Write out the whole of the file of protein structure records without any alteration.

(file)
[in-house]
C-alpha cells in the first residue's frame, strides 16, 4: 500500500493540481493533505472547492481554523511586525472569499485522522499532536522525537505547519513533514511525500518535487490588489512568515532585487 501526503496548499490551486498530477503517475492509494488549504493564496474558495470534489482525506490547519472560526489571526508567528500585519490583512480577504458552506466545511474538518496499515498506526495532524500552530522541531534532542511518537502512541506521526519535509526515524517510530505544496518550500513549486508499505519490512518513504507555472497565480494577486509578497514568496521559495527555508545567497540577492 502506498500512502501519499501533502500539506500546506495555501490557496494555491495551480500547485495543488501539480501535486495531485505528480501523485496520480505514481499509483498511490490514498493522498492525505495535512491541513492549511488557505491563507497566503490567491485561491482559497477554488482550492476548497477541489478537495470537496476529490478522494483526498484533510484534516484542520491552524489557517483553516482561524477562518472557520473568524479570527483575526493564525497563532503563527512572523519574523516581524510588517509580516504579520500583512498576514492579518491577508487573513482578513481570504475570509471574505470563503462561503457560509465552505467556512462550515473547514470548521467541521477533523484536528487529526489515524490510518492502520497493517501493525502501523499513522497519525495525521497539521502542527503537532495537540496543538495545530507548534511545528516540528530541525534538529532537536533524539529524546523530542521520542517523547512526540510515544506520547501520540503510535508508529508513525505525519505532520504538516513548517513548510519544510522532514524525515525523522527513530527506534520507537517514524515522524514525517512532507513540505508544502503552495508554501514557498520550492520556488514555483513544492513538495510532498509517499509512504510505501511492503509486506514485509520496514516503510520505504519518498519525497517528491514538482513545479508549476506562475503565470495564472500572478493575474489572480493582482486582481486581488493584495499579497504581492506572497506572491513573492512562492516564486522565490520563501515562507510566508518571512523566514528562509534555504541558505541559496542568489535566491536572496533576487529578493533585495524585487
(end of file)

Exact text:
[in-house]
C-alpha cells in the first residue's frame, strides 16, 4: 500500500493540481493533505472547492481554523511586525472569499485522522499532536522525537505547519513533514511525500518535487490588489512568515532585487 501526503496548499490551486498530477503517475492509494488549504493564496474558495470534489482525506490547519472560526489571526508567528500585519490583512480577504458552506466545511474538518496499515498506526495532524500552530522541531534532542511518537502512541506521526519535509526515524517510530505544496518550500513549486508499505519490512518513504507555472497565480494577486509578497514568496521559495527555508545567497540577492 502506498500512502501519499501533502500539506500546506495555501490557496494555491495551480500547485495543488501539480501535486495531485505528480501523485496520480505514481499509483498511490490514498493522498492525505495535512491541513492549511488557505491563507497566503490567491485561491482559497477554488482550492476548497477541489478537495470537496476529490478522494483526498484533510484534516484542520491552524489557517483553516482561524477562518472557520473568524479570527483575526493564525497563532503563527512572523519574523516581524510588517509580516504579520500583512498576514492579518491577508487573513482578513481570504475570509471574505470563503462561503457560509465552505467556512462550515473547514470548521467541521477533523484536528487529526489515524490510518492502520497493517501493525502501523499513522497519525495525521497539521502542527503537532495537540496543538495545530507548534511545528516540528530541525534538529532537536533524539529524546523530542521520542517523547512526540510515544506520547501520540503510535508508529508513525505525519505532520504538516513548517513548510519544510522532514524525515525523522527513530527506534520507537517514524515522524514525517512532507513540505508544502503552495508554501514557498520550492520556488514555483513544492513538495510532498509517499509512504510505501511492503509486506514485509520496514516503510520505504519518498519525497517528491514538482513545479508549476506562475503565470495564472500572478493575474489572480493582482486582481486581488493584495499579497504581492506572497506572491513573492512562492516564486522565490520563501515562507510566508518571512523566514528562509534555504541558505541559496542568489535566491536572496533576487529578493533585495524585487